Protein 101

Protein 101

Ever wonder if plant protein is just as healthy as animal protein? Or how many grams you actually need in a day?

Read on as I break down these answers and more to help you get the protein part of your diet dialed in.

The Basics

Simply put, protein is a nutrient — one of the three macronutrients to be exact (the other two are carbs and fat).

You can think of proteins as the building blocks of the body.

Not only do they make up your muscles, but they’re also key components in all of your body tissues including your bones, hair, nails, skin, and even your organs.

You’ve probably heard that eating plenty of protein helps with building lean muscle mass (which is true). But protein also helps with a variety of other health benefits like balancing your hormones, aiding in digestion, and stabilizing blood sugar throughout the day.

While there are many different foods that contain this macronutrient, not all proteins are created equal.

There are two main factors that separate the good from the not-as-good sources: nutrients & amino acid profile.

Nutrients are simply the vitamins and minerals in that protein source. Of course, the more fresh and natural the food is, the higher that food will be in nutrients.

The “amino acid profile” of a protein means which types of amino acids that protein is made up of. And no, not all proteins are made up of the same ones.

Why Amino Acids Matter

Just as proteins are like the building blocks of the body, amino acids (AAs) are the building blocks of proteins.

I like to think of AAs like letters in the alphabet. There are 26 letters that combine in different ways to form all types of words — some long, some short, and not every word contains all 26 letters.

Similarly, different proteins contain different combinations of the 20 AAs. And some types of AAs are more helpful to your body than others.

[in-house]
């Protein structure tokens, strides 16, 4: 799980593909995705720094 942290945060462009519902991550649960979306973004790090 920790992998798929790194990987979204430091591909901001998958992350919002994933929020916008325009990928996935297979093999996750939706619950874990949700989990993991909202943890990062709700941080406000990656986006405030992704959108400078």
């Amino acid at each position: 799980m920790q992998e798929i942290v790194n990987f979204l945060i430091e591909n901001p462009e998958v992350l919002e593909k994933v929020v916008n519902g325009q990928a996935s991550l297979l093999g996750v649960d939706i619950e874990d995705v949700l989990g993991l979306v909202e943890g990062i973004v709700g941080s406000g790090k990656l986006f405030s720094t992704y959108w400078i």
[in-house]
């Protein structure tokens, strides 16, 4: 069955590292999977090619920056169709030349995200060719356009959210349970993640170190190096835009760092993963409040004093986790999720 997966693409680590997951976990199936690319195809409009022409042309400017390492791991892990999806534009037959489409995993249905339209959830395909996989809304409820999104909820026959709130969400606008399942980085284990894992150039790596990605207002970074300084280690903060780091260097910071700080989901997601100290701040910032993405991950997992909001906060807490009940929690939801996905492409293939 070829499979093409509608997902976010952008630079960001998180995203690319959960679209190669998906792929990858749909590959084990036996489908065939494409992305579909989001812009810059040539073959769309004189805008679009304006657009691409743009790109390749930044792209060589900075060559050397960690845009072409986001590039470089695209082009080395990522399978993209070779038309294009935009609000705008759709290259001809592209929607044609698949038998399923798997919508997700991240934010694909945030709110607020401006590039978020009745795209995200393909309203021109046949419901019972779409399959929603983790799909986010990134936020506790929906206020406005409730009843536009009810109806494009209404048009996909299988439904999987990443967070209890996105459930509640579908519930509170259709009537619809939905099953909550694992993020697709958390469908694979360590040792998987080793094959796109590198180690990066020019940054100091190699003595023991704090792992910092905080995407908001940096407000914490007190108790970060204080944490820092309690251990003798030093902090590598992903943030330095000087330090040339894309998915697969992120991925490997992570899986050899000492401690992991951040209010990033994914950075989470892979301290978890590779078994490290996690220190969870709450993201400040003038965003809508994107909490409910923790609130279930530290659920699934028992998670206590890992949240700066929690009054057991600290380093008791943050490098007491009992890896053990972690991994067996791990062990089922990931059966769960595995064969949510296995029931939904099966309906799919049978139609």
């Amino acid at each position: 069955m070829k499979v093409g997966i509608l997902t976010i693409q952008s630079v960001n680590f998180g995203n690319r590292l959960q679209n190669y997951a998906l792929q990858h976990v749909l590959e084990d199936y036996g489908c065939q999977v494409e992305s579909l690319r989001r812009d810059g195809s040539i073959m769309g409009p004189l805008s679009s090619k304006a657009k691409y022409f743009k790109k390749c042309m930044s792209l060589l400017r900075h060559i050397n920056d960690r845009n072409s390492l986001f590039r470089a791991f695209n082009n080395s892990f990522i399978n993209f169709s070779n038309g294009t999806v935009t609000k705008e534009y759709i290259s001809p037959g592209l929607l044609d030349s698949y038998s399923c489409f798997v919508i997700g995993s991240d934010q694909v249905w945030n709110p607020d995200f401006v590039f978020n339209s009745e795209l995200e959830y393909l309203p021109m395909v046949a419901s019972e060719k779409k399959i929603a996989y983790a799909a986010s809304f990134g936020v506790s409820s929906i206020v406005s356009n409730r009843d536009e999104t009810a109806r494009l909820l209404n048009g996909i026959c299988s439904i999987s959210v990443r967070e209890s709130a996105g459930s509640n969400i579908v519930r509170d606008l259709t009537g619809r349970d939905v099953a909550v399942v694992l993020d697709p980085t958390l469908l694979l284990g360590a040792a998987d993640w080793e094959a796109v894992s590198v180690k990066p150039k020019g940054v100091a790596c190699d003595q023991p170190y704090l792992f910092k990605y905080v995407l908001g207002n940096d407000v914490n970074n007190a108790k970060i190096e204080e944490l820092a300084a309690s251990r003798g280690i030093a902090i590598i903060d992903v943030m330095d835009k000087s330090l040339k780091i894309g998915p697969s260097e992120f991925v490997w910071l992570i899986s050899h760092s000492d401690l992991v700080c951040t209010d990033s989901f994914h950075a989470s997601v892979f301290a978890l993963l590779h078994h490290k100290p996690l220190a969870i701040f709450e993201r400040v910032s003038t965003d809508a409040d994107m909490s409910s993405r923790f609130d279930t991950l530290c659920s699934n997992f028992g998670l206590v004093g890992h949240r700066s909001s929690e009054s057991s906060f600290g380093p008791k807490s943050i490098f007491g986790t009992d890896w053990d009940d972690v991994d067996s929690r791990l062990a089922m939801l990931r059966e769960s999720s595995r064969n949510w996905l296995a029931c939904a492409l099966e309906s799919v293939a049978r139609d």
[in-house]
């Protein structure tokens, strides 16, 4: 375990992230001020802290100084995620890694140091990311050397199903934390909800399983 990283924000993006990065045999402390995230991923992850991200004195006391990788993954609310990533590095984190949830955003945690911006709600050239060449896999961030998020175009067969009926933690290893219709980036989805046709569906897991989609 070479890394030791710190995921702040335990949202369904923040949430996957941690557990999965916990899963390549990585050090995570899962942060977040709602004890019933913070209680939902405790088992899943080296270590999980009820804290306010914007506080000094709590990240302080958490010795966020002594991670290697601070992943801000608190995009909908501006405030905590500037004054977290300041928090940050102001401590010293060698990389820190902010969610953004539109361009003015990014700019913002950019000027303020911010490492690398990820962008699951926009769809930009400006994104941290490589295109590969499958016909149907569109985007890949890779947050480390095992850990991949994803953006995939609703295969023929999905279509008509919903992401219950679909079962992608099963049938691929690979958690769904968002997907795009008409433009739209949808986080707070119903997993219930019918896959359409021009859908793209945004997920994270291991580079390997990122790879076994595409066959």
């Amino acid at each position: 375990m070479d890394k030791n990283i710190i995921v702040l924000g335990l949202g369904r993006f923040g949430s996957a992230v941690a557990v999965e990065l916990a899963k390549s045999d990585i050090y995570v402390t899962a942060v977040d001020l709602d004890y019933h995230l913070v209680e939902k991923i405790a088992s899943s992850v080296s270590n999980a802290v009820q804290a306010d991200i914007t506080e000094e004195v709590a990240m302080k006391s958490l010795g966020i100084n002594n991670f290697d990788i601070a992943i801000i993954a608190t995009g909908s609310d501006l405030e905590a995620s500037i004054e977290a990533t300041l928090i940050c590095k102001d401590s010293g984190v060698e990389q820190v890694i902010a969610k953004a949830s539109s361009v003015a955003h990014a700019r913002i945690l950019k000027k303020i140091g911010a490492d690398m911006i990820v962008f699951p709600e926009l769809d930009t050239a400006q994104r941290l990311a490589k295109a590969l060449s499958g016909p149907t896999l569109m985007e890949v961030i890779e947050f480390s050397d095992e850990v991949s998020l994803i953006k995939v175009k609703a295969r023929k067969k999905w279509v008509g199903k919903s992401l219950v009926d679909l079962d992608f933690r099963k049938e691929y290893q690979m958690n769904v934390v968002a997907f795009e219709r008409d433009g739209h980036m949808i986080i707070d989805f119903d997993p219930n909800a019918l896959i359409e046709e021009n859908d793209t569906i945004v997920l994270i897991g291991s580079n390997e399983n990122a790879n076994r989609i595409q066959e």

Essential AAs — These MUST come from the food you eat, as your body cannot produce them on its own.

Nonessential AAs – Your body can make this type from the essential ones. That means as long as you’re getting plenty of essential AAs in your diet, no need to worry about these.

The Good vs. The Not-As-Good Sources

As you can probably guess by now, the best sources of protein are those that contain ALL nine of the essential AAs. These are called complete proteins.

And as long as you’re getting fresh, unprocessed sources (i.e. with no preservatives, sweeteners or artificial flavors) these foods will also be very nutrient-dense, making them the highest quality proteins you can eat:

  • Grass-fed meats
  • Free-range poultry
  • Eggs & egg whites
  • Wild-caught Fish
  • Organic dairy (milk, cheese, yogurt, cottage cheese)
  • Quinoa

Yes, you read that right. Quinoa is one of the rare complete proteins that is not sourced from animals.

Most other grains, beans, and vegetables, however, are lacking in one or more of the essential AAs, making them incomplete proteins. This means they’re not an ideal primary protein source.
If you are vegan or vegetarian, try to mix up the foods in your diet as much as you can to get the largest variety of amino acids possible. For example, combining rice and beans makes a complete protein, although the total protein content per calorie is still far lower than that of foods from animal sources.

How Much To Eat

There are a lot of different opinions on how much protein your body really needs. It’s certainly going to vary from person to person depending on things like your age, activity level, and body composition goals.

However, as a really simple rule of thumb:
Eat approximately 1 gram of protein per pound of bodyweight per day. (If you’re overweight with more than about 20 pounds to lose, use your goal bodyweight.)

For example, if you weigh 150 pounds, you would start with eating about 150 grams of protein per day.

As with anything when it comes to nutrition, experiment with different amounts and foods to find what makes YOU feel your best.


Consistently eating the right amount of protein each day should be your first focus. Once you’ve got that down, start working on timing.

Unlike fat and carbohydrates, your body can’t actually store protein. It’s best to eat small servings throughout the day so you have a steady supply of amino acids.

Eating protein at each of your meals and snacks will also help you feel full, maintain energy, and keep your metabolism going strong.

Start Evolving

Now in the comments below, tell us one complete protein source you’re going to try adding to your diet OR your favorite “go-to” complete protein.

To your evolution,



Start getting more out of every WOD with my